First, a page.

Thinking like a researcher. The habits of mind in research are so important in teaching. Planning courses, developing lessons, and then looking closely at how those lessons land, what questions come up from students, how and what they take from any given lesson or course … all of that is extremely interesting and important to me. Being an educator means both owning and expressing professional knowledge and knowing there is always more to learn. It means planning exciting instruction and knowing that those plans might have to be tossed because in the moment with your students it is clear that the plan must change. Being an educator means truly understanding and embodying what it means to be fully inclusive so that all students know that they are valued. All of this is a constant practice. If I ever feel like I have figured it all out, I am doing something wrong.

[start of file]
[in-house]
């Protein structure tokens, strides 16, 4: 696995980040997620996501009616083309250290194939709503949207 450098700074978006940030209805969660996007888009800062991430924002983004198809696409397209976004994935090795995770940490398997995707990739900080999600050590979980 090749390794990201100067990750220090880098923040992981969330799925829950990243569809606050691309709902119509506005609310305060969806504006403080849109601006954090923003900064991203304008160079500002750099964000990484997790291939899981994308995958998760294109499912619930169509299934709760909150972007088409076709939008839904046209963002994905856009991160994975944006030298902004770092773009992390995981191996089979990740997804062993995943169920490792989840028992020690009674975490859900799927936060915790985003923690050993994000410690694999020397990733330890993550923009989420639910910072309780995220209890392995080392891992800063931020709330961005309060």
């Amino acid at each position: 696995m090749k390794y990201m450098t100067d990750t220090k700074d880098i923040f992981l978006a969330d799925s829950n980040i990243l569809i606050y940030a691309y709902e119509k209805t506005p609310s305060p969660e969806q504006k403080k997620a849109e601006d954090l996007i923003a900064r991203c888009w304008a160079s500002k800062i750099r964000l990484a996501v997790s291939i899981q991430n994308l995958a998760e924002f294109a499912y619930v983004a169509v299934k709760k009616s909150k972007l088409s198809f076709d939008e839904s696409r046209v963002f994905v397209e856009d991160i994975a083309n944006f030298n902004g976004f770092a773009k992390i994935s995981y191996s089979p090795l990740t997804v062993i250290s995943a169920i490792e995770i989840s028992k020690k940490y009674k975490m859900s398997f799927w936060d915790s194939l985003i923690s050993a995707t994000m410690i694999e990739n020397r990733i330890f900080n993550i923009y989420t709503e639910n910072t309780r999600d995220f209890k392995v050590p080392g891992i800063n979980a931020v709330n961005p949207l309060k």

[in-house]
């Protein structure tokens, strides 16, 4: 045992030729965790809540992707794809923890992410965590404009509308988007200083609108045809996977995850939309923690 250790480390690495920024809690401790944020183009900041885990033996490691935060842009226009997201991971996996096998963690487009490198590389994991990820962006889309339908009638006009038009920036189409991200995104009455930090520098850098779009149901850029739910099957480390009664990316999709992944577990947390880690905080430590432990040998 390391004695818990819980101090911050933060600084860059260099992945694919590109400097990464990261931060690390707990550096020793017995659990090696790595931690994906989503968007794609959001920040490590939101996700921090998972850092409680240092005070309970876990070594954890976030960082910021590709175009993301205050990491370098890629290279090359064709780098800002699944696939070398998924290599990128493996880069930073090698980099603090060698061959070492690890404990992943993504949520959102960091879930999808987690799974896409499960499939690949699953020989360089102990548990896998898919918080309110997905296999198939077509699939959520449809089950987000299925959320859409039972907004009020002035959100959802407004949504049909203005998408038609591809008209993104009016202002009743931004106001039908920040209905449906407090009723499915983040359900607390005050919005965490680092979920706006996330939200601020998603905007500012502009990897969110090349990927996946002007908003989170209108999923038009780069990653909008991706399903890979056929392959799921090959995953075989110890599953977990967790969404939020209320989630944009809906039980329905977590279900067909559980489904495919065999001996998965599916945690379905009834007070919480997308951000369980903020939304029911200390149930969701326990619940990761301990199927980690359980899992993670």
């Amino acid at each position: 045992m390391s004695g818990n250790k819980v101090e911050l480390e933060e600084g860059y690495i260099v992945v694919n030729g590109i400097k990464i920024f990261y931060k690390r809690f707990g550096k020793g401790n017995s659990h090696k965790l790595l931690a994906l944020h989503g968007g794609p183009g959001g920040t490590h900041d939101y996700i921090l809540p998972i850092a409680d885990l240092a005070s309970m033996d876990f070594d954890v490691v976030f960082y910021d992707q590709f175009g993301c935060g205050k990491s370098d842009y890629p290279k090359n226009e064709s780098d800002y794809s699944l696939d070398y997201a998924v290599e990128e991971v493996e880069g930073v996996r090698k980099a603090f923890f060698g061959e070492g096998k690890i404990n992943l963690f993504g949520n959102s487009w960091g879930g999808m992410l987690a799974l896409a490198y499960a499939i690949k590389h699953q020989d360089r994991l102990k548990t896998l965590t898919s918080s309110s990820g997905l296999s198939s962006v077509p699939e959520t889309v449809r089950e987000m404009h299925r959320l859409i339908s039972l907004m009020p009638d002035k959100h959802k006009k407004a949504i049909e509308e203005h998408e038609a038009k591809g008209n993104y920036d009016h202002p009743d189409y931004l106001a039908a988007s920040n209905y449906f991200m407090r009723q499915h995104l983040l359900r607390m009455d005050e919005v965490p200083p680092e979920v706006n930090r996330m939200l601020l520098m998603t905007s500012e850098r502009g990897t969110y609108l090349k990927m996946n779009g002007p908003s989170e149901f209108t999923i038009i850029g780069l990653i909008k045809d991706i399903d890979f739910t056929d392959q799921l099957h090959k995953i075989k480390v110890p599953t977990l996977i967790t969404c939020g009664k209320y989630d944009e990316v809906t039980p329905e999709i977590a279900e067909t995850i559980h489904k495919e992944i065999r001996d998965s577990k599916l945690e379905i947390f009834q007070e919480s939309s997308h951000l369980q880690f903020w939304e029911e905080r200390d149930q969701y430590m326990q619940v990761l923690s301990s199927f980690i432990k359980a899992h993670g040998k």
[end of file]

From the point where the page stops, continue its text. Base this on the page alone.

I know you invested a great deal of time, heart, energy, and sleepless nights as a CBSD board member. How would you describe the experience now that you are on the other side of it?

A little bit sad to be honest. I first thought about running for school board almost a decade ago. Contributing to our community by sharing my passion and knowledge for teaching and learning and children was so exciting to me. When I finally got the chance to serve, I imagined sitting around the table with my colleagues, grappling with ideas, meeting teachers, and visiting their classrooms, hearing from students, creating town hall style community meetings, etc. It didn’t turn out that way. Instead, it was two years of being drawn into culture wars that were unnecessary and drew attention away from the good work that teachers were doing and what students were telling us they wanted and needed. So, while I am completely confident in this new Board, I sort of wish I could be on it. While they still will face challenges, this Board seems like one in which I could have engaged in the kind of collegial and productive work I had hoped for. 

What were some of the most crucial issues that you addressed as part of the school board?